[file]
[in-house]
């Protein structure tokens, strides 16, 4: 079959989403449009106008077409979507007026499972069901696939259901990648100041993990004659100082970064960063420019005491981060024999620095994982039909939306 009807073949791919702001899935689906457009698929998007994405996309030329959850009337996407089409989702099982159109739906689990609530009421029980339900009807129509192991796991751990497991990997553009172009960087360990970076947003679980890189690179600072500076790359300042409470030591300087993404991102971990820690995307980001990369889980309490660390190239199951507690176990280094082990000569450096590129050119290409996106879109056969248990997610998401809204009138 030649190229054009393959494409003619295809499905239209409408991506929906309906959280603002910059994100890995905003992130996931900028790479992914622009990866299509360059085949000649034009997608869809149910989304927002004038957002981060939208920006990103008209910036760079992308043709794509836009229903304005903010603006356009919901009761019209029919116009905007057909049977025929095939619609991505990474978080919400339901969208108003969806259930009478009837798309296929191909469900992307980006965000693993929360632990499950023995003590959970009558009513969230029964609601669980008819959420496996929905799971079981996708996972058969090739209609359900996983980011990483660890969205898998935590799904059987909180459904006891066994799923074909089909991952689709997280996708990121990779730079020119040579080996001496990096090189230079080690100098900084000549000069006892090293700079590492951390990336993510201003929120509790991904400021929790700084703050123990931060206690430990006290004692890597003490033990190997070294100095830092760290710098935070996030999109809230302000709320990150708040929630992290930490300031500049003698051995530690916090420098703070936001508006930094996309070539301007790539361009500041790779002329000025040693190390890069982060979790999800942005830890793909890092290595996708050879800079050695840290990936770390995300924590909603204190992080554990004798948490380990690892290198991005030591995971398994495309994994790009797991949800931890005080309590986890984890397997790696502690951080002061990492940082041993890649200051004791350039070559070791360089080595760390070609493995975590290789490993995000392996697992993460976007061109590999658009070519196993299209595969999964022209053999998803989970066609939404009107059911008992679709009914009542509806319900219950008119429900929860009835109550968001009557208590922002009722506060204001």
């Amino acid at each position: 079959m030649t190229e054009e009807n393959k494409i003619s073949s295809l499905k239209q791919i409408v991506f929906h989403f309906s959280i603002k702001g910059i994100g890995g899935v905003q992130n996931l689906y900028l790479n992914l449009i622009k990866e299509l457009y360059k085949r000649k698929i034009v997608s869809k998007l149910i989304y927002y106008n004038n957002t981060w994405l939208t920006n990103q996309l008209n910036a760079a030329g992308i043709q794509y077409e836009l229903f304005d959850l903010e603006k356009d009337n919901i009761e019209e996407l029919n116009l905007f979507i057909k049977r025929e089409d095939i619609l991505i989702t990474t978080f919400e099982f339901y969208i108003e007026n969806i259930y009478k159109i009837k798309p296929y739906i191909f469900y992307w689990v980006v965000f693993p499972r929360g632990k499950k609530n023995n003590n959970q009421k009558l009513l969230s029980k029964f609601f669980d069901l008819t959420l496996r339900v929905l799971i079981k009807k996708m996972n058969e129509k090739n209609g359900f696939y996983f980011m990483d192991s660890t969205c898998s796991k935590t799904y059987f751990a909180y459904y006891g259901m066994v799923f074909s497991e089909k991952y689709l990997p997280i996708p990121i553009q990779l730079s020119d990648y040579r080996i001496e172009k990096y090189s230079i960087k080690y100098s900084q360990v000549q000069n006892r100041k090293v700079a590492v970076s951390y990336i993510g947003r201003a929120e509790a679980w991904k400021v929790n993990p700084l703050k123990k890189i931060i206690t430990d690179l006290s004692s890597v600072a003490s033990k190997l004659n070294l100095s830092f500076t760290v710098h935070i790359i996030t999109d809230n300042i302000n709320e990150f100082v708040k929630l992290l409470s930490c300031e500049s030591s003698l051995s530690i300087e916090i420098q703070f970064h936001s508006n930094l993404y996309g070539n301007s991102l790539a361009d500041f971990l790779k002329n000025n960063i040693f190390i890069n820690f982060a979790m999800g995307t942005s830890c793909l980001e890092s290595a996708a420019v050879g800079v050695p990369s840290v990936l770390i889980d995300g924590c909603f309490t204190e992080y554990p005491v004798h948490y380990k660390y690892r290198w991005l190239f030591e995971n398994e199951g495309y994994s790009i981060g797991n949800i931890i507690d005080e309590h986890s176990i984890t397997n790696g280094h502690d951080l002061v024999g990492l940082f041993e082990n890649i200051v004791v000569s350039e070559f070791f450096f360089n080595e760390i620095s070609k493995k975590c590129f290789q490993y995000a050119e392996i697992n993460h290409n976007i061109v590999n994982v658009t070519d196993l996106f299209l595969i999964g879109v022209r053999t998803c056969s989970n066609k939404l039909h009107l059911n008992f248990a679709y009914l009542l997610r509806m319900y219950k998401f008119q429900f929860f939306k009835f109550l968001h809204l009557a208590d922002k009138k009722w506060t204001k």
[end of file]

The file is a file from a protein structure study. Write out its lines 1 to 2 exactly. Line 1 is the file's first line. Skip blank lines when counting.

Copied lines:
[in-house]
């Protein structure tokens, strides 16, 4: 079959989403449009106008077409979507007026499972069901696939259901990648100041993990004659100082970064960063420019005491981060024999620095994982039909939306 009807073949791919702001899935689906457009698929998007994405996309030329959850009337996407089409989702099982159109739906689990609530009421029980339900009807129509192991796991751990497991990997553009172009960087360990970076947003679980890189690179600072500076790359300042409470030591300087993404991102971990820690995307980001990369889980309490660390190239199951507690176990280094082990000569450096590129050119290409996106879109056969248990997610998401809204009138 030649190229054009393959494409003619295809499905239209409408991506929906309906959280603002910059994100890995905003992130996931900028790479992914622009990866299509360059085949000649034009997608869809149910989304927002004038957002981060939208920006990103008209910036760079992308043709794509836009229903304005903010603006356009919901009761019209029919116009905007057909049977025929095939619609991505990474978080919400339901969208108003969806259930009478009837798309296929191909469900992307980006965000693993929360632990499950023995003590959970009558009513969230029964609601669980008819959420496996929905799971079981996708996972058969090739209609359900996983980011990483660890969205898998935590799904059987909180459904006891066994799923074909089909991952689709997280996708990121990779730079020119040579080996001496990096090189230079080690100098900084000549000069006892090293700079590492951390990336993510201003929120509790991904400021929790700084703050123990931060206690430990006290004692890597003490033990190997070294100095830092760290710098935070996030999109809230302000709320990150708040929630992290930490300031500049003698051995530690916090420098703070936001508006930094996309070539301007790539361009500041790779002329000025040693190390890069982060979790999800942005830890793909890092290595996708050879800079050695840290990936770390995300924590909603204190992080554990004798948490380990690892290198991005030591995971398994495309994994790009797991949800931890005080309590986890984890397997790696502690951080002061990492940082041993890649200051004791350039070559070791360089080595760390070609493995975590290789490993995000392996697992993460976007061109590999658009070519196993299209595969999964022209053999998803989970066609939404009107059911008992679709009914009542509806319900219950008119429900929860009835109550968001009557208590922002009722506060204001």